How To Talk To Your Kids About – LGBTQIA – Youth Theatre Northwest

Gender Identity Terms to Know

Term definitions are from HRC.org.

Cisgender | A term used to describe a person whose gender identity aligns with those typically associated with the sex assigned to them at birth.

Gender dysphoria | Clinically significant distress caused when a person's assigned birth gender is not the same as the one with which they identify.

Gender expression | External appearance of one's gender identity, usually expressed through behavior, clothing, body characteristics or voice, and which may or may not conform to socially defined behaviors and characteristics typically associated with being either masculine or feminine.

Gender-fluid | A person who does not identify with a single fixed gender or has a fluid or unfixed gender identity.

Non-binary | An adjective describing a person who does not identify exclusively as a man or a woman. Non-binary people may identify as being both a man and a woman, somewhere in between, or as falling completely outside these categories. While many also identify as transgender, not all non-binary people do. Non-binary can also be used as an umbrella term encompassing identities such as agender, bigender, genderqueer or gender-fluid.

Transgender | An umbrella term for people whose gender identity and/or expression is different from cultural expectations based on the sex they were assigned at birth. Being transgender does not imply any specific sexual orientation. Therefore, transgender people may identify as straight, gay, lesbian, bisexual, etc.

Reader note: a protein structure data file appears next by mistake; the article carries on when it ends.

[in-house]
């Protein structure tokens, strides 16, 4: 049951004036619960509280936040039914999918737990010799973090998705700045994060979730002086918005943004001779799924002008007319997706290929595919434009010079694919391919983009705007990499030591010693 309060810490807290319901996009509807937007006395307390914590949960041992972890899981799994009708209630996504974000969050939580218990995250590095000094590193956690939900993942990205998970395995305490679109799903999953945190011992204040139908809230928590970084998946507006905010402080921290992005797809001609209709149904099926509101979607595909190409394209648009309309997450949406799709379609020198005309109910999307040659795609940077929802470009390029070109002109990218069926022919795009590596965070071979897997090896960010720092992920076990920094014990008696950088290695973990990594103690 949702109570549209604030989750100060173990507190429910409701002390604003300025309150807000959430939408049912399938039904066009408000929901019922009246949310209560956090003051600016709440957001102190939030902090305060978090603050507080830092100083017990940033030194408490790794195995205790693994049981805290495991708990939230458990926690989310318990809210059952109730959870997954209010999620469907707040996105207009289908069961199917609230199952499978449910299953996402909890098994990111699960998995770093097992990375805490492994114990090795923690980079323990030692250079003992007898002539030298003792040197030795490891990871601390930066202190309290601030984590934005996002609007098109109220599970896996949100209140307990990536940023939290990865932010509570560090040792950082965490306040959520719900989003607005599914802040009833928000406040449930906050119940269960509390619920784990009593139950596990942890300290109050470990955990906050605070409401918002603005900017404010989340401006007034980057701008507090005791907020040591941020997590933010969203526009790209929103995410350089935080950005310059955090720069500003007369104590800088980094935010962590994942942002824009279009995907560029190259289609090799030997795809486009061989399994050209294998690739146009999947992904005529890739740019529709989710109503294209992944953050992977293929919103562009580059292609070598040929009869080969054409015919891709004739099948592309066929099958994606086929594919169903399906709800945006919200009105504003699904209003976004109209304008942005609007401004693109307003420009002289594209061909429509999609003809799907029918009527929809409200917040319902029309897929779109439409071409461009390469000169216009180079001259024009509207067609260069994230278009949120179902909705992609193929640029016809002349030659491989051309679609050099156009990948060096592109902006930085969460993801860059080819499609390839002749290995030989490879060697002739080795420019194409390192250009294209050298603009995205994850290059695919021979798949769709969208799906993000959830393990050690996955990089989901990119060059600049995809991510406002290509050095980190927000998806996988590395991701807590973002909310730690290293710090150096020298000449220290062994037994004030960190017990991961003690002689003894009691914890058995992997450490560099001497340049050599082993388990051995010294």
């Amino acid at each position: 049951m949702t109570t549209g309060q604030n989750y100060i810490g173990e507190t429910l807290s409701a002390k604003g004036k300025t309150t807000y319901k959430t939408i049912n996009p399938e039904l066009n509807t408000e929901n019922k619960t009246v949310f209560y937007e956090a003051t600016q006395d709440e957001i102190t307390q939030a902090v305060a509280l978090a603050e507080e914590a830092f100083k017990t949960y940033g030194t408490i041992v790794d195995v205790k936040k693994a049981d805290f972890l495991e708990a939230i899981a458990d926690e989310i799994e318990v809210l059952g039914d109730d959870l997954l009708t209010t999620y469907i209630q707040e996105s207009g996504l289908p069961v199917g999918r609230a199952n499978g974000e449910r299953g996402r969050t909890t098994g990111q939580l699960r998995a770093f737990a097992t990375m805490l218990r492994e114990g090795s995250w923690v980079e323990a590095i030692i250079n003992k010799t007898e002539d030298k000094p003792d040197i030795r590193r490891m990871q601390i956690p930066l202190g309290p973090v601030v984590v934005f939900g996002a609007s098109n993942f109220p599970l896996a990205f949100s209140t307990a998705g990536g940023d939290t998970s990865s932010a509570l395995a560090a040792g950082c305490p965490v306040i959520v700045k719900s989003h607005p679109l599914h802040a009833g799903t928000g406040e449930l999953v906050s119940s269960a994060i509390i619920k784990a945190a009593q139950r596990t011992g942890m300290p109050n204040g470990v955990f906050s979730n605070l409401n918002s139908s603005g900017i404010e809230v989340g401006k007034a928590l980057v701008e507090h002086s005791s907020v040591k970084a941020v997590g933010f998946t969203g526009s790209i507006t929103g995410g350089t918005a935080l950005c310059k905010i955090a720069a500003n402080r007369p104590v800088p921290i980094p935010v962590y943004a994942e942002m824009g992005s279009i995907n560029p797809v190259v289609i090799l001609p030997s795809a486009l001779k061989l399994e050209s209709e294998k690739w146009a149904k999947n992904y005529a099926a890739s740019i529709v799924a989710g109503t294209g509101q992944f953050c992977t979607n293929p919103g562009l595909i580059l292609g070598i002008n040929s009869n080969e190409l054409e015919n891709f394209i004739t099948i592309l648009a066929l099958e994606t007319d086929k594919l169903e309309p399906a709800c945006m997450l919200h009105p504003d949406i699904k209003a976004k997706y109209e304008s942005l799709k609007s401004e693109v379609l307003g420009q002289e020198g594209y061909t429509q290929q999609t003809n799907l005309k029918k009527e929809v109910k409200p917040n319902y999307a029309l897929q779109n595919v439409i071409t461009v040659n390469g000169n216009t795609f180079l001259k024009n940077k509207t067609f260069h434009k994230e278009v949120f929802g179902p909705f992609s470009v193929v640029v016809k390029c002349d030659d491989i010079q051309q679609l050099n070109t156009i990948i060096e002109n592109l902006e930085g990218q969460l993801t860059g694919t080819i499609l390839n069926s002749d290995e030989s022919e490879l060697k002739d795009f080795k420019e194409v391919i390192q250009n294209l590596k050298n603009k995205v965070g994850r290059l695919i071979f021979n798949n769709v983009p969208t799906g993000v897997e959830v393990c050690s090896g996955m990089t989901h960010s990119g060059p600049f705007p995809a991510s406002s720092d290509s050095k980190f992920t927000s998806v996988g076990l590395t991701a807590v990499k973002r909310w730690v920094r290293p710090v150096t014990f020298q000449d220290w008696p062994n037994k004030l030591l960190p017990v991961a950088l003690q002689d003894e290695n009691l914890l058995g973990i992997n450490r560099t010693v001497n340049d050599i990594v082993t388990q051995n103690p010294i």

Transition A series of processes that some transgender people may undergo in order to live more fully as their true gender. This typically includes social transition, such as changing name and pronouns, medical transition, which may include hormone therapy or gender affirming surgeries, and legal transition, which may include changing legal name and sex on government identity documents. Transgender people may choose to undergo some, all or none of these processes.

Sexual Orientation Terms to Know

Term definitions are from HRC.org.

Asexual | The lack of a sexual attraction or desire for other people.

Bisexual | A person emotionally, romantically or sexually attracted to more than one sex, gender or gender identity though not necessarily simultaneously, in the same way or to the same degree. Sometimes used interchangeably with pansexual.

Gay | A person who is emotionally, romantically or sexually attracted to members of the same gender. Men, women and non-binary people may use this term to describe themselves.

Lesbian | A woman who is emotionally, romantically or sexually attracted to other women. Women and non-binary people may use this term to describe themselves.

Pansexual | Describes someone who has the potential for emotional, romantic or sexual attraction to people of any gender though not necessarily simultaneously, in the same way or to the same degree. Sometimes used interchangeably with bisexual.

Questioning | A term used to describe people who are in the process of exploring their sexual orientation or gender identity.

Do's and Don'ts When Talking

Gender Identity or Sexual Orientation

DON'T assume a person's gender based on their appearance.

DO use and respect the pronouns they use.

DON'T ask a transgender person about their biology.

DO give transgender people the same privacy and respect you would give cisgender people.

DON'T feel the need to 'correct' someone you believe you be using the 'wrong' restroom.

DO trust they are using the restroom they are comfortable in.

DON'T make a big fuss if you slip up and use the wrong pronouns for someone.

DO quickly apologize, correct yourself, and move on without making them feel on the spot.

DON'T expect an LGBTQIA person to a representative for their entire community.

DO respect that every person is on their own journey and being expected to represent their entire community can be very taxing.

DON'T share (or "out") an LGBTQIA person's identity without their express permission.

DO respect that everyone needs to be able to share their identity in their own time when they feel safe.

“Never be bullied into silence. Never allow yourself to be made a victim. Accept no one's definition of your life; define yourself.”

- Harvey Fierstein, Actor and LGBTQIA Activist

3-5 Years Old

Julian is a Mermaid